All of this is made possible via the scale of the Interac network and our platform. By working in collaboration across the financial services ecosystem, we have created a network that is both widely available, accessible and affordable for Canadian businesses and consumers, while also creating the conditions needed for continued innovation and growth. By providing Canadians with the ability to use their own money, we have reinforced the role for a strong domestic debit network built for Canadians by Canadians.
Beyond that, however, I’ve always thought delivering technology wasn’t enough. After all, the economy is made up of people and communities. So we’ve also invested in initiatives that allow more Canadians to actively and confidently participate in the digital economy — like our partnership with Conscious Economics, for example, which works to increase financial literacy and economic empowerment among consumers and entrepreneurs and our support for Canadian small businesses via the Canadian Federation of Independent Business.
What insights can you share about the future direction of innovation and the economy?
I’m optimistic about Canada’s potential, especially the opportunities we have to leverage the shared platforms and networks we have built for scale and adoption in new ways.
Take Canadian businesses, especially small and medium-sized businesses (SMBs), for example. With the rollout of our Interac e-Transfer for Business service, we are aiming to displace business cheques similar to how Interac e-Transfer has drastically decreased the usage of personal cheques. We continue to build on the capabilities of Interac Debit; one solution for the faster digital world that SMBs are facing is Software-Based Pin on Cots (SPoC) for Mobile Point-of-Sale transactions, which enables a business as small as a one-person show at a farmers’ market to take payments on a mobile device.
Another area of significant opportunity is digital verification, which Interac has invested in heavily in recent years. We want to do what we did for the payments industry, in terms of a low-cost platform exchanging payment information, for verification and authentication online.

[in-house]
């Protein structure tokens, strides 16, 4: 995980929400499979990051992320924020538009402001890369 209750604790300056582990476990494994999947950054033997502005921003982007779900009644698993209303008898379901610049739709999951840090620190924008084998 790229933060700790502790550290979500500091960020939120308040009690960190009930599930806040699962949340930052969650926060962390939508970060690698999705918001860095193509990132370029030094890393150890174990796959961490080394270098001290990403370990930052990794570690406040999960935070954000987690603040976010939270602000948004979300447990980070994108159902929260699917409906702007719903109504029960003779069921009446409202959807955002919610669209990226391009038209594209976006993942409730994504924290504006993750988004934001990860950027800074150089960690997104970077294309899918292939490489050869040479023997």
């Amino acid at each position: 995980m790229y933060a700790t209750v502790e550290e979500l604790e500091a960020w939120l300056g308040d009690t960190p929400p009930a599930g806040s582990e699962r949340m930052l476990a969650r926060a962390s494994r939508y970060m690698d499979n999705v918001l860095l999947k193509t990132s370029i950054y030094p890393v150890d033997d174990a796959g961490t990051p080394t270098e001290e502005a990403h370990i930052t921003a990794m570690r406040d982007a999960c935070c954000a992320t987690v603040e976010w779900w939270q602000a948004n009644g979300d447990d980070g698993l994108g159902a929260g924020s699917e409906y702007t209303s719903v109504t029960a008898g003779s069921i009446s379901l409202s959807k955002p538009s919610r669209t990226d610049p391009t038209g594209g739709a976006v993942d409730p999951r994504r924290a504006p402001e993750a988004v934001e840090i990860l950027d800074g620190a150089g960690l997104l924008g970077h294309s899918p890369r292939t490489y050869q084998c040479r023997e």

For example, if you are a business and you want to verify the authenticity of a customer to enable them to complete a high value transaction, you need to be sure you are dealing with an authentic person. This is exactly what our recently launched Interac Verified product suite is designed to do. We already support millions of authentication and verification transactions annually and expect this to grow and evolve into new, untapped applications across business and government in the years to come.
And as that happens, your successor will be there to steer Interac into the future. What can you tell us about Jeremy Wilmot?
The Interac Board of Directors made a great choice for the next CEO to continue our important work. Jeremy is a seasoned leader who has worked at the forefront of global payments innovation and tech innovation in general.
His experience with real-time payment systems will be particularly valuable. One clear demonstration of the need for more real-time payments innovation in Canada is the growth of Interac e-Transfer. For both consumers and businesses, real time is now an expectation, and this underscores the importance of work already underway to modernize our national payments infrastructure. Jeremy’s leadership, along with the infrastructure and network Interac has built, are critical as we prepare for the rollout of the Real-Time Rail, led by Payments Canada.
Jeremy has also inherited the most innovative team in Canadian payments and verification. The heart of Interac is this immensely talented group of people, which has grown seven times since I started. We’ve been determined to recruit from among the country’s top fintech talent to keep expanding on what we deliver to the Canadian payments and verification ecosystems. And a big part of how we’ve done that is by being a supportive employer — one of Greater Toronto’s Top Employers, actually, which I’m personally very proud of.
This is a team that’s going to make sure Interac keeps working to put Canadians in charge of their money and data, building and innovating on critical payment and verification solutions with security at the forefront and supporting economic growth by enabling consumers and businesses to transact seamlessly whenever and wherever they are.
How has Interac evolved over the last few decades?